Now that I am out of the hospital I can say that the level of care I was shown at my hospital was moving and far beyond anything I could have expected. Not only were my physical and psychological needs met, but those of my family as well. Everyone in the hospital treated me as if we were their own, I’ve never experienced anything quite like that level of acceptance. I think basically every physician gave my parents and me their business cards and some even their personal cell phone numbers. Folks you cant find this level of caring every day and if you do come across it, make sure you do everything in your ability to show thanks to these people.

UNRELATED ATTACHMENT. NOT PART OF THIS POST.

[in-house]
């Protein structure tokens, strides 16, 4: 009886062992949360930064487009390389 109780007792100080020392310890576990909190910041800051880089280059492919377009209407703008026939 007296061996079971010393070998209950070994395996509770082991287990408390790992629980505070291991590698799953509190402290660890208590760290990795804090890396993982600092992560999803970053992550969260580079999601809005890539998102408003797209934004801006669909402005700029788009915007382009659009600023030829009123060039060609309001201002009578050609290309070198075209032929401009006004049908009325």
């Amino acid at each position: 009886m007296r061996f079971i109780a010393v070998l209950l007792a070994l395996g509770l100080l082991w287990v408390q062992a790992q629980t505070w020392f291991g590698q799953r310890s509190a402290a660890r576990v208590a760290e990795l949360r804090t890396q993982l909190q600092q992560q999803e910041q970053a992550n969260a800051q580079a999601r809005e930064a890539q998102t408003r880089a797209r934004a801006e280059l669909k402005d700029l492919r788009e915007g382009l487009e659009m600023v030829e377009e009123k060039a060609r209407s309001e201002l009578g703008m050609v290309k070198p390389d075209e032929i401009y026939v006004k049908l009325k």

Everyone in the hospital treated me as if I were their own. from the folks who cleaned my room, the people who brought me food (and learned quickly I prefer strawberry Ensure over other flavors), the caretakers who work hard around the clock, the nurses who made me feel at ease with their professionalism (even ones younger than me who had just graduated nursing) and the physicians who should be emulated in my opinion. Someday I hope to be like these physicians, ones with tremendous skill and humanism. A powerful combination. WHEN YOU GET A ILEOSTOMY YOUR BEST FRIEND NEEDS TO BECOME THE STOMA AND WOUND NURSE. HE/SHE HAS ADVANCED TRAINING AND THEY’RE LIKE MYSTICAL WIZARDS WITH CONTROLLING THE STOMAS. BE SUPER NICE TO THE STOMA NURSE BECAUSE WITHOUT THEIR HELP YOU WILL BE OVERWHELMED. I got front row seats to the very valuable lesson of seeing how everyone operates and deals with each other in terms of the health care team from the patients perspective.
This post is too long to discuss my support system but trust me I could not have done it without them. I will have a follow up post.